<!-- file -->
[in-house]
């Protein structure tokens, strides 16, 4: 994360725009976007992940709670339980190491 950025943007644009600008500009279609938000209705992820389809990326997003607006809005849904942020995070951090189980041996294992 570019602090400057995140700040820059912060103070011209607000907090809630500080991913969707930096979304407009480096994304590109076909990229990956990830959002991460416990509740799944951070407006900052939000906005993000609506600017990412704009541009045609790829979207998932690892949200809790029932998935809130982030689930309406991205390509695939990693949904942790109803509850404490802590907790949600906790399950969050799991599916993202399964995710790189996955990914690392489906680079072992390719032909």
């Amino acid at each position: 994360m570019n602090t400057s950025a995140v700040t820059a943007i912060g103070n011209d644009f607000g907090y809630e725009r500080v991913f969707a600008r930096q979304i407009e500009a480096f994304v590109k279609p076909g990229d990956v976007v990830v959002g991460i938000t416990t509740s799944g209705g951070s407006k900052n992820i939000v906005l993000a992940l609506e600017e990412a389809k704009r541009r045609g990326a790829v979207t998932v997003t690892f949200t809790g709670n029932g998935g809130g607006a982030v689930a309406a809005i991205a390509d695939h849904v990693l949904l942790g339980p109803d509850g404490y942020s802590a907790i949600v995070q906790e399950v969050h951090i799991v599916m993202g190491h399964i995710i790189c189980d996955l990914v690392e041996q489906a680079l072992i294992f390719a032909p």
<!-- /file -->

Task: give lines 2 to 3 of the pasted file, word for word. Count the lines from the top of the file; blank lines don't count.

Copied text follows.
């Protein structure tokens, strides 16, 4: 994360725009976007992940709670339980190491 950025943007644009600008500009279609938000209705992820389809990326997003607006809005849904942020995070951090189980041996294992 570019602090400057995140700040820059912060103070011209607000907090809630500080991913969707930096979304407009480096994304590109076909990229990956990830959002991460416990509740799944951070407006900052939000906005993000609506600017990412704009541009045609790829979207998932690892949200809790029932998935809130982030689930309406991205390509695939990693949904942790109803509850404490802590907790949600906790399950969050799991599916993202399964995710790189996955990914690392489906680079072992390719032909």
């Amino acid at each position: 994360m570019n602090t400057s950025a995140v700040t820059a943007i912060g103070n011209d644009f607000g907090y809630e725009r500080v991913f969707a600008r930096q979304i407009e500009a480096f994304v590109k279609p076909g990229d990956v976007v990830v959002g991460i938000t416990t509740s799944g209705g951070s407006k900052n992820i939000v906005l993000a992940l609506e600017e990412a389809k704009r541009r045609g990326a790829v979207t998932v997003t690892f949200t809790g709670n029932g998935g809130g607006a982030v689930a309406a809005i991205a390509d695939h849904v990693l949904l942790g339980p109803d509850g404490y942020s802590a907790i949600v995070q906790e399950v969050h951090i799991v599916m993202g190491h399964i995710i790189c189980d996955l990914v690392e041996q489906a680079l072992i294992f390719a032909p």